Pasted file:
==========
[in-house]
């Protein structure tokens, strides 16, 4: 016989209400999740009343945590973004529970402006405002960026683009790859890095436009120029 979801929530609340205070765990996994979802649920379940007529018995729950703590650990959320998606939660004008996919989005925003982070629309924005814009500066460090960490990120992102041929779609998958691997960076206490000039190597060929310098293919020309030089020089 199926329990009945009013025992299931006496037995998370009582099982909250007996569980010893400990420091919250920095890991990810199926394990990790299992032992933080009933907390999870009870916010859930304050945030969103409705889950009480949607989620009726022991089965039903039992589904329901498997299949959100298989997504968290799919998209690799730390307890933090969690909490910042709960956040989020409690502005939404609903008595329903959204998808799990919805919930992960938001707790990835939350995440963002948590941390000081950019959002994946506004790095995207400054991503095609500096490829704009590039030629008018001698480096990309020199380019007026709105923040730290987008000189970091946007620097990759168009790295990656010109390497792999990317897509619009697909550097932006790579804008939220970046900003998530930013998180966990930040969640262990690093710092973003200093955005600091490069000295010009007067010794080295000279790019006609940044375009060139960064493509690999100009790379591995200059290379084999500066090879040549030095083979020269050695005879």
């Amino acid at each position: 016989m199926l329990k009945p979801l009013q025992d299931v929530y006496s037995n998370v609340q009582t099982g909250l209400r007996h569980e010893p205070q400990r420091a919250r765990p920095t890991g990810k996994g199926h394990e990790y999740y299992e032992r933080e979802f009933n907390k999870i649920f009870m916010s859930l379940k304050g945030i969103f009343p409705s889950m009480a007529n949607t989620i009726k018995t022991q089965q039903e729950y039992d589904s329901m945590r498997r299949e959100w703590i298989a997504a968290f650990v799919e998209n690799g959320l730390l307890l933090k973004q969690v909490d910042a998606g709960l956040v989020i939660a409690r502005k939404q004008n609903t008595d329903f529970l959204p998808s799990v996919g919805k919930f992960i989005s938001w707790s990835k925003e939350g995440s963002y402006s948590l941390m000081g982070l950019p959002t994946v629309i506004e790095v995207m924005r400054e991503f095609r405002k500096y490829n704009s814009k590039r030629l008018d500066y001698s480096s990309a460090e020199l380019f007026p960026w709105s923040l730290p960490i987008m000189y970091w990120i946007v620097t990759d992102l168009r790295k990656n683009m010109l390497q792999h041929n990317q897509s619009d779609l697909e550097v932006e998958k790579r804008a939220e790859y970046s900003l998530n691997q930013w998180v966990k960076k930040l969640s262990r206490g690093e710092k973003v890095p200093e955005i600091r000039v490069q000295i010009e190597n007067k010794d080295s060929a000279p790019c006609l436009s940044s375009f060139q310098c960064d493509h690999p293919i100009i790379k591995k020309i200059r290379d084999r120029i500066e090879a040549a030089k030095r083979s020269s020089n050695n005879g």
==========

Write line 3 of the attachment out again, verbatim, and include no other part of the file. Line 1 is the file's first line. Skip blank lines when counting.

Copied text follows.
């Amino acid at each position: 016989m199926l329990k009945p979801l009013q025992d299931v929530y006496s037995n998370v609340q009582t099982g909250l209400r007996h569980e010893p205070q400990r420091a919250r765990p920095t890991g990810k996994g199926h394990e990790y999740y299992e032992r933080e979802f009933n907390k999870i649920f009870m916010s859930l379940k304050g945030i969103f009343p409705s889950m009480a007529n949607t989620i009726k018995t022991q089965q039903e729950y039992d589904s329901m945590r498997r299949e959100w703590i298989a997504a968290f650990v799919e998209n690799g959320l730390l307890l933090k973004q969690v909490d910042a998606g709960l956040v989020i939660a409690r502005k939404q004008n609903t008595d329903f529970l959204p998808s799990v996919g919805k919930f992960i989005s938001w707790s990835k925003e939350g995440s963002y402006s948590l941390m000081g982070l950019p959002t994946v629309i506004e790095v995207m924005r400054e991503f095609r405002k500096y490829n704009s814009k590039r030629l008018d500066y001698s480096s990309a460090e020199l380019f007026p960026w709105s923040l730290p960490i987008m000189y970091w990120i946007v620097t990759d992102l168009r790295k990656n683009m010109l390497q792999h041929n990317q897509s619009d779609l697909e550097v932006e998958k790579r804008a939220e790859y970046s900003l998530n691997q930013w998180v966990k960076k930040l969640s262990r206490g690093e710092k973003v890095p200093e955005i600091r000039v490069q000295i010009e190597n007067k010794d080295s060929a000279p790019c006609l436009s940044s375009f060139q310098c960064d493509h690999p293919i100009i790379k591995k020309i200059r290379d084999r120029i500066e090879a040549a030089k030095r083979s020269s020089n050695n005879g």